Hilton Group

Hilton Group’s company secretary and head of legal is very protective of his external lawyers.

After a little persuasion, Geoff Chester admits which firms he instructs, although he will not let on which individual lawyers he deals with.

The reason? Chester is worried that if names are revealed, others might start instructing them, leaving his chosen lawyers without enough time to act for the Hilton Group.

Maybe he has reason to be careful. The Hilton Group counts heavyweights such as Granada Group, Marriott International and Loews among its competitors.

However, any worries Chester might have about other companies using his chosen firms are partly allayed due to the Hilton Group’s long-standing relationship with SJ Berwin, which has seen them through major changes in recent months.

The company was formerly known as Ladbroke Group but changed its name last May, as it owns the rights to the Hilton name outside the US.

Despite changing its name it still owns Ladbroke Betting and Gaming, one of the world’s largest commercial off-track betting and gaming groups.

The company’s largest division is Hilton International which operates more than 220 hotels in 50 countries and accounts for around 80 per cent of the group’s profits.

Chester is in charge of legal work for the hotels owned by the Hilton Group worldwide but is not involved in Ladbrokes, the betting arm of the group.

That work is dealt with by Terry Lyon, head of legal at Ladbrokes, who remains autonomous.

Within the UK, Chester uses a panel of firms, which include SJ Berwin, Eversheds and Wragge & Co.

Further afield, each hotel has a dedicated law firm which Chester oversees.

He says: “Typically the hotel general manager will deal with day-to-day problems with the allocated law firm. If they get a big problem then they should come to me.

“We monitor the legal work generated by the hotels but it is very much hands off. I don’t know the law in individual countries so I don’t have the means to get involved.”

While SJ Berwin has long historic links with the Hilton Group, particularly in corporate work, the other firms on the panel are chosen through beauty parades and are periodically reviewed.

In between each panel review Chester likes to keep the firms on their toes. “For each job we ring up the panel and ask them ‘how much?’. We keep the same law firms but I like to introduce a little element of competition,” he says.

Abroad Chester uses mostly national firms rather than the offices of global law firms.

“The national firms are more aware of the local scenario and have the local knowledge and flavour which is very helpful.

“With the global firms they will have a guy out there for two to three years and then he’s back to England. There are plenty of exceptions and in some countries you have to use global firms because the quality of local lawyers is hopeless.The national firms are also cheaper and cost is always an issue.”

His general outsourcing policy is to work with individual lawyers rather than law firms.

“They know what we want and how we think. They may handle the work themselves or liaise with other people within their firm but they are our point of contact.

“And if they move firm then the work moves with them.”

For example Chester says that there is a lawyer in South Africa who has just moved from a firm in Durban to one in Johannesburg.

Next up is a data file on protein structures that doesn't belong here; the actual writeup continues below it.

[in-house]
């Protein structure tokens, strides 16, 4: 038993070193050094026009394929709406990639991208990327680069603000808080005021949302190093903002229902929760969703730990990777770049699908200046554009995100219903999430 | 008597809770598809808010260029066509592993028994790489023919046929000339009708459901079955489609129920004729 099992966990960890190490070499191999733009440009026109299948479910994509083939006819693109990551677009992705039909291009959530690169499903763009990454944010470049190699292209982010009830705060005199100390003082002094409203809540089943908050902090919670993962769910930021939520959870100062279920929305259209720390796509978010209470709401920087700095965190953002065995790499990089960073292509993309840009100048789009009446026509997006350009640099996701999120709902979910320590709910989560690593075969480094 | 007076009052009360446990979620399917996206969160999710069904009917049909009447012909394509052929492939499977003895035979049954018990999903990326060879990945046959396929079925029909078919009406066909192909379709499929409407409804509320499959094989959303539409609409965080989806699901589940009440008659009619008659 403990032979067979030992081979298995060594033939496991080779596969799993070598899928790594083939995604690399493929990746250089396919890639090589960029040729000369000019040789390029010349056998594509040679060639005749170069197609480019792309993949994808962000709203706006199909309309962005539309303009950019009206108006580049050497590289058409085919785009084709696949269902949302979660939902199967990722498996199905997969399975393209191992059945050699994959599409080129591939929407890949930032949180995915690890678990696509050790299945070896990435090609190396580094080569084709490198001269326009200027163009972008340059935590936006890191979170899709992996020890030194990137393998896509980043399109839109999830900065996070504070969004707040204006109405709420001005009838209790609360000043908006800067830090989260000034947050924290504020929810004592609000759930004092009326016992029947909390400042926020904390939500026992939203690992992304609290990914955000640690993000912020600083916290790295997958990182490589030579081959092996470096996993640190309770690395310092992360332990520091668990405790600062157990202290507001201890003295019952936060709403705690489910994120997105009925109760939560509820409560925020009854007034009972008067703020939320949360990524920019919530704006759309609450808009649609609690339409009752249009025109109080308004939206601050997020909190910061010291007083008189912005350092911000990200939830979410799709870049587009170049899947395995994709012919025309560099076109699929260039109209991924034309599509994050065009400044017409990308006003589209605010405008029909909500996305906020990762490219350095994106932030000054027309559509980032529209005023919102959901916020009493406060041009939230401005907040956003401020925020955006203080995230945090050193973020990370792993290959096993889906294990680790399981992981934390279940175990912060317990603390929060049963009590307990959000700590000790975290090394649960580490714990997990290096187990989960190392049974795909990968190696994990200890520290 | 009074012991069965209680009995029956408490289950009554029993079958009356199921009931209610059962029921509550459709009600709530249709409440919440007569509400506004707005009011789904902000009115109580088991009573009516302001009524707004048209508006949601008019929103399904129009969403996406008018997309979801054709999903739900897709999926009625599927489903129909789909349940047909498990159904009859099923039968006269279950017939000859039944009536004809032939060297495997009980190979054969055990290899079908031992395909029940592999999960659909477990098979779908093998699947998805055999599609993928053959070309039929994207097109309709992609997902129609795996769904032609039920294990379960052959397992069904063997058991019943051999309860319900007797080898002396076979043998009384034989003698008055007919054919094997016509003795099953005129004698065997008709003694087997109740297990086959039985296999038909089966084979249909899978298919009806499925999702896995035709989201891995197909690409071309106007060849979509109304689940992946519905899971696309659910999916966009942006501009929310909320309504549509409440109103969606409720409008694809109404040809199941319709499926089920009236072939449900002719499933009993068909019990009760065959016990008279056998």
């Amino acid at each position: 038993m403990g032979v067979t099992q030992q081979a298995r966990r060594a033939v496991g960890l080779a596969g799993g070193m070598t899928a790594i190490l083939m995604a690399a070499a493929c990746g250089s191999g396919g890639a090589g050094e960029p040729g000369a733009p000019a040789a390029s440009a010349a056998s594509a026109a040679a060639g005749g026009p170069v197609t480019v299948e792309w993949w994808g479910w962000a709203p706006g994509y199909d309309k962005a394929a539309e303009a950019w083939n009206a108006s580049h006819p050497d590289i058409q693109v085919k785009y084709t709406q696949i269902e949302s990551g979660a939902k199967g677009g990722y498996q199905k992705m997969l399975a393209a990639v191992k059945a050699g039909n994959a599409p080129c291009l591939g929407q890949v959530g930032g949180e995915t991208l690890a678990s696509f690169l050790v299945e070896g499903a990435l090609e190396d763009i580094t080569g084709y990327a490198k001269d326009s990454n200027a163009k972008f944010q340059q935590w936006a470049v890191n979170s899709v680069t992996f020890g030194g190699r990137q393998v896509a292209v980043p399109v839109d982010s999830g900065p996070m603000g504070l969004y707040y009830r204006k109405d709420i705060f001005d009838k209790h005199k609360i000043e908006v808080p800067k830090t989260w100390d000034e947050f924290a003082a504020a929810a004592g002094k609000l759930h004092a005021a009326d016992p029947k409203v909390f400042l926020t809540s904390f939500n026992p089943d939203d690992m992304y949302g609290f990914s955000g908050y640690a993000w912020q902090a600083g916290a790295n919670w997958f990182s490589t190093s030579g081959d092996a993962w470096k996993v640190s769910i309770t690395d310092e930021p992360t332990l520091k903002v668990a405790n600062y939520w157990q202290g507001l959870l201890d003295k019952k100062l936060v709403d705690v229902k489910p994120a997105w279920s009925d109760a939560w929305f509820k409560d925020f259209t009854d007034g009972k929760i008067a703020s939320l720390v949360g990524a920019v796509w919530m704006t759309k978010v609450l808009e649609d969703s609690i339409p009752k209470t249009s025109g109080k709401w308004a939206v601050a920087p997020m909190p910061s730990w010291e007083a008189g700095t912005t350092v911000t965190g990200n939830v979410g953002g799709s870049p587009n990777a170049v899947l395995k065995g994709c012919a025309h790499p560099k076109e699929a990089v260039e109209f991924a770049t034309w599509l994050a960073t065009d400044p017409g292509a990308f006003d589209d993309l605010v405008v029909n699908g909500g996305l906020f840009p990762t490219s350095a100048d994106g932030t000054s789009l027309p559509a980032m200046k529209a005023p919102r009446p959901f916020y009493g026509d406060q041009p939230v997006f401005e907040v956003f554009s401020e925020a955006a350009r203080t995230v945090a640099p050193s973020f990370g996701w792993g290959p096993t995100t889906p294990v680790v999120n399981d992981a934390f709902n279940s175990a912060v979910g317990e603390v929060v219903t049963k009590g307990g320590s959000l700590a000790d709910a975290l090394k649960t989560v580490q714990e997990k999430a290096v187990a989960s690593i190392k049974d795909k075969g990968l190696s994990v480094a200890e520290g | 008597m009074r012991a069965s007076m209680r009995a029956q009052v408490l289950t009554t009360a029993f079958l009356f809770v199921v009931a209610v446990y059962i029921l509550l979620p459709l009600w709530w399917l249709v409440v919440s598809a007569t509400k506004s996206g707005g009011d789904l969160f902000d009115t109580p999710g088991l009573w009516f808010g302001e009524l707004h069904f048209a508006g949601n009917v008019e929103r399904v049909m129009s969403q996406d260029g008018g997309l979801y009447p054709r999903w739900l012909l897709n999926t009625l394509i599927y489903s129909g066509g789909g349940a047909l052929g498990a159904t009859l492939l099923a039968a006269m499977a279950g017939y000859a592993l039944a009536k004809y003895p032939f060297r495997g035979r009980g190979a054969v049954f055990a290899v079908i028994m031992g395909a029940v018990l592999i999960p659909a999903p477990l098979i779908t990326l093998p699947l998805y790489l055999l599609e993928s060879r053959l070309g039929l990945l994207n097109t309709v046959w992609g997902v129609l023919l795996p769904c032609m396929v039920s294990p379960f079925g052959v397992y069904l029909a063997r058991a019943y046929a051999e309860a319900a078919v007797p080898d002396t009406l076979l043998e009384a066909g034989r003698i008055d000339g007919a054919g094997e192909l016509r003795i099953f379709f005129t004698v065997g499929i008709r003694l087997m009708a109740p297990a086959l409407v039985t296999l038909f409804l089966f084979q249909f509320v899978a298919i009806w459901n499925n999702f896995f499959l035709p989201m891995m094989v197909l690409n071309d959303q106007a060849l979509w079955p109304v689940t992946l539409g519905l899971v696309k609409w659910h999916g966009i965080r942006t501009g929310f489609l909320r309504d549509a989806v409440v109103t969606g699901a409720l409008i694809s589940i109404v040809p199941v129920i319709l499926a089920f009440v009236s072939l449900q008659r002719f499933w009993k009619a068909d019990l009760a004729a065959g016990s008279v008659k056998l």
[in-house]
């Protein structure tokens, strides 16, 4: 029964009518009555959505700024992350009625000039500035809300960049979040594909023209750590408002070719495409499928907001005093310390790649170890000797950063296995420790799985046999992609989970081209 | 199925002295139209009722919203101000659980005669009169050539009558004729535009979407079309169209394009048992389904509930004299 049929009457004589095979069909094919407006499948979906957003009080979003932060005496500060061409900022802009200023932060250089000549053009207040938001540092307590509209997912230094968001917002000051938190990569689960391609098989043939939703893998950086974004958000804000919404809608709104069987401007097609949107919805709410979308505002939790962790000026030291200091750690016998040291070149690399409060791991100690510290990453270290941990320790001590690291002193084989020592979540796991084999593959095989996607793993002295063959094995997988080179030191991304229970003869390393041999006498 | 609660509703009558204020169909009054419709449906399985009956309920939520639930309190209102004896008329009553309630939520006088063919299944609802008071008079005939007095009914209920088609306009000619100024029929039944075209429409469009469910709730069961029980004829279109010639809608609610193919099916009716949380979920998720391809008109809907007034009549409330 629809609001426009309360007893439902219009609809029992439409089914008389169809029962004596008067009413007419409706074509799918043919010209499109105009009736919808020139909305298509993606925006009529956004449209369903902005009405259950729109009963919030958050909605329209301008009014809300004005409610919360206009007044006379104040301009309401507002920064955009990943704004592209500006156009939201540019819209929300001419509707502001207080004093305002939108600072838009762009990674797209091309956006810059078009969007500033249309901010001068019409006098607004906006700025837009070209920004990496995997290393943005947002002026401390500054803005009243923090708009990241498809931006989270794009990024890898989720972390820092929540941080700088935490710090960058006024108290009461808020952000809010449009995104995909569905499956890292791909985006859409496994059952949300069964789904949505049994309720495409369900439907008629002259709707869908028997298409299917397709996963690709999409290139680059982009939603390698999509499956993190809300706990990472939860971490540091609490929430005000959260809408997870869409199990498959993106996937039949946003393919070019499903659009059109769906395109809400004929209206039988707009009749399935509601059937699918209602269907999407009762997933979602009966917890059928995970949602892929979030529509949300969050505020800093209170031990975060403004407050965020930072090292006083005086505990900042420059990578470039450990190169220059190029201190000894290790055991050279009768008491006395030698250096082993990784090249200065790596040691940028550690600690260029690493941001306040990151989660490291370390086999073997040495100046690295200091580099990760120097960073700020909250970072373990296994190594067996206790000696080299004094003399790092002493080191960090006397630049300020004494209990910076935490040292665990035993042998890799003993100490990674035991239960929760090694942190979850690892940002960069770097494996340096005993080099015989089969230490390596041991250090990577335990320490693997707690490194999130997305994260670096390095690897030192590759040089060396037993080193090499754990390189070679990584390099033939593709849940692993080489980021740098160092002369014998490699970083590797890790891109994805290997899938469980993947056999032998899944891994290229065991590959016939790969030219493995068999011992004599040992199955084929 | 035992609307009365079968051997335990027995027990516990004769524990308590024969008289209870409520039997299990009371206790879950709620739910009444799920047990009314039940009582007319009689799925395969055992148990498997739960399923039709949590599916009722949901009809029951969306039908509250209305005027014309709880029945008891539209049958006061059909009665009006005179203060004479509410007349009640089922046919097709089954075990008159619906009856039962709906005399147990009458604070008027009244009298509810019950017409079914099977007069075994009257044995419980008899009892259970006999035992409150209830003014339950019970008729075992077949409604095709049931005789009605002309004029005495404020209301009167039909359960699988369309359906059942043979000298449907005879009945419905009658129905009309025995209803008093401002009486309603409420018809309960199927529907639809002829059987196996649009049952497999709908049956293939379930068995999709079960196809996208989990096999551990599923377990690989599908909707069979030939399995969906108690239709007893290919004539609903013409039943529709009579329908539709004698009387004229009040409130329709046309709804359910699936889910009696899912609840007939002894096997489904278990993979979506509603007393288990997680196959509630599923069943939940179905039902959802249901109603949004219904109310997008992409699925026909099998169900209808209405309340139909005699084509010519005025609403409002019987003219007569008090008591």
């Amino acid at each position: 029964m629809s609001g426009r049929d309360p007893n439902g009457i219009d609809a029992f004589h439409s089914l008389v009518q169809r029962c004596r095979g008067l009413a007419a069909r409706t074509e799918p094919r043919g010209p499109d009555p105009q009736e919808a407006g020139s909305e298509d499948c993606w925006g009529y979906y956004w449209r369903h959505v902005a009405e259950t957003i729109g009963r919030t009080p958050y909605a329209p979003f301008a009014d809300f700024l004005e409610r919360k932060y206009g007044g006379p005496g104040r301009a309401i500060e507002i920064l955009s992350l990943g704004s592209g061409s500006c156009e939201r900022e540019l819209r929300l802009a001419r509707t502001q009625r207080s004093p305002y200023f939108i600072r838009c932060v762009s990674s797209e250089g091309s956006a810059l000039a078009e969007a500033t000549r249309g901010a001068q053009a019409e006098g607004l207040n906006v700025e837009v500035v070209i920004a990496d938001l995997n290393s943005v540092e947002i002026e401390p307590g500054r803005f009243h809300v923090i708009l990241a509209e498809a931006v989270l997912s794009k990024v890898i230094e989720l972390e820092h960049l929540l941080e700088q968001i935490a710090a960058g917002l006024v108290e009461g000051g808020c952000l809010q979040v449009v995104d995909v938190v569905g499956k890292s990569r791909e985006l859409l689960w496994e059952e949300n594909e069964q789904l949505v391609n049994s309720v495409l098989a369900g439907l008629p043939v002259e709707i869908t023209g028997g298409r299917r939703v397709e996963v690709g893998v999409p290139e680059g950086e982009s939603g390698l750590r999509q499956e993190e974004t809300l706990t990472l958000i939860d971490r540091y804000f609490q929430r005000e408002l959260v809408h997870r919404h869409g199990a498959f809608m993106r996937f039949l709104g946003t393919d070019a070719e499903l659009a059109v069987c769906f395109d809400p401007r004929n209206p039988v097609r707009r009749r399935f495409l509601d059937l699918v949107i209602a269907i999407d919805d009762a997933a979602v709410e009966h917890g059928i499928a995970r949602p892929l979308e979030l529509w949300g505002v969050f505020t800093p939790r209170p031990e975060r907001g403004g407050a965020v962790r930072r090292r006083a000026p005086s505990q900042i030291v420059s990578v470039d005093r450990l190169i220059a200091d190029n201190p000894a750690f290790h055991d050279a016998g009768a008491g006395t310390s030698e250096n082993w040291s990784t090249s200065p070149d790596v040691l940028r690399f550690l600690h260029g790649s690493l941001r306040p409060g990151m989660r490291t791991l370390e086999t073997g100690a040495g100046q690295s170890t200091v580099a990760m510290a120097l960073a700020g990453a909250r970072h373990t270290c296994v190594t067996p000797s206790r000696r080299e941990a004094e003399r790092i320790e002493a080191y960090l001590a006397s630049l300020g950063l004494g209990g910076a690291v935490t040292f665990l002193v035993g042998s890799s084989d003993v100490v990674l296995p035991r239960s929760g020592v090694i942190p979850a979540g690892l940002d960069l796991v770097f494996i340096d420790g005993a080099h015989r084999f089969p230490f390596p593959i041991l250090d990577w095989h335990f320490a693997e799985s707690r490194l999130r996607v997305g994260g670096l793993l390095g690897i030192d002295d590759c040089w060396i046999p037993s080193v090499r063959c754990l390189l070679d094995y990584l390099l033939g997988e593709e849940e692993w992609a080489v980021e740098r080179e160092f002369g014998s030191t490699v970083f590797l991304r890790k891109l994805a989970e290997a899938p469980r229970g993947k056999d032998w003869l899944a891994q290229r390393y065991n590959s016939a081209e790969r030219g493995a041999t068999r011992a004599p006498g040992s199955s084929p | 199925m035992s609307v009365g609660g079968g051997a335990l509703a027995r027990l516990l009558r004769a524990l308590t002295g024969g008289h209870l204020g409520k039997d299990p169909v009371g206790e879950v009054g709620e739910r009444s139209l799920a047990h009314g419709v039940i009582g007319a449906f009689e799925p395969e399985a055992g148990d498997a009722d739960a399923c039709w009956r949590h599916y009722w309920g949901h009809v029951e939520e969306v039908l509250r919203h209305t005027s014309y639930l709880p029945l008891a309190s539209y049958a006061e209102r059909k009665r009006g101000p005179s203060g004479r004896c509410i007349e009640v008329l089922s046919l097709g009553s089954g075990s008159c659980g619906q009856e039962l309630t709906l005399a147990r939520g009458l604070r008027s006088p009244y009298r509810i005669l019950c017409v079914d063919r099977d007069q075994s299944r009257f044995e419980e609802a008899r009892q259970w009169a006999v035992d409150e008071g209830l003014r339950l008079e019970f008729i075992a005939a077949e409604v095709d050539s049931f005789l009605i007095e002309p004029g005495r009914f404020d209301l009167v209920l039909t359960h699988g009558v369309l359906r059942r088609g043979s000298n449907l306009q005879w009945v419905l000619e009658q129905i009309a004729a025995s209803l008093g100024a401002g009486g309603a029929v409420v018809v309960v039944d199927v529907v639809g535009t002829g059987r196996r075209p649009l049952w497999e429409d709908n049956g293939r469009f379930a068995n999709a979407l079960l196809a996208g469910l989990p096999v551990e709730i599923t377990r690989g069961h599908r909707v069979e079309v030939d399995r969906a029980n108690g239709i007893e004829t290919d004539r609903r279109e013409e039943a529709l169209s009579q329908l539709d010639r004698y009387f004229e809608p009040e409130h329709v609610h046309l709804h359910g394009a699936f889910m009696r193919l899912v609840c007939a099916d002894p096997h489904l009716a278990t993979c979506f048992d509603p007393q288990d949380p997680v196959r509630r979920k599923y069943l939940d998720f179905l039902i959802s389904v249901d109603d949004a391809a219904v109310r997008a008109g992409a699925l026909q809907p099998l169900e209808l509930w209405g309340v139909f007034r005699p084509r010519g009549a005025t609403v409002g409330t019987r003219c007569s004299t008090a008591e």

The work will follow him – a convenient move for Hilton as its main South African hotel is in Johannesburg.

Although Chester spends a great deal of time working and monitoring the company’s external lawyers, he estimates that in the UK the in-house department handles 70 to 80 per cent of all the legal work.

“We don’t have some specialist skills and so for certain jobs we have to contract work out and in the past it was the bulk of work that we couldn’t cope with.

“In the past we used to give out the quality work and kept the quantity work. We got drowned in the volume,” he says.

But now Chester has boosted the department with a new lawyer arriving in June and has changed the company strategy to keep more of the interesting work in-house.

He says: “This is done for cost purposes firstly, but also we have to motivate people within the department. We have heavy duty lawyers who want to be doing heavy duty work.”

In the department, three of the lawyers have been with the Hilton Group for around 10 years while the other two arrived within the last two years.

To find suitable candidates for the in-house department Chester uses Chambers & Partners, but also spots potential in lawyers acting for the other side in deals.

“The guy we use in Hong Kong was on the other side of a deal on which I was personally acting and we had a good rapport.”

The biggest deal that Chester has handled recently was the acquisition of the Stakis Group which brought 54 hotels in the UK and Ireland into the Hilton fold, together with 68 health clubs.

The deal was dealt with by the in-house team and SJ Berwin.

Another deal in the pipeline is the construction of a £100m hotel in Sao Paulo which is being handled in-house with the help of Baker & McKenzie on the ground.

“That is an example where we have used the offices of a western firm. But Baker & McKenzie tends to be local partnerships although we are still paying international rates.”
Geoff Chester
Head of legal
Hilton Group

Statistics
Organisation Hilton Group
Sector Leisure
FTSE 100 ranking 77
Market capitalisation £4.2bn
Employees 50,000
Legal function Five lawyers and two non-lawyers
Head of legal Geoff Chester
Reporting to David Michels, chief executive of the Hotel Group
Main law firms SJ Berwin, Eversheds, Wragge & Co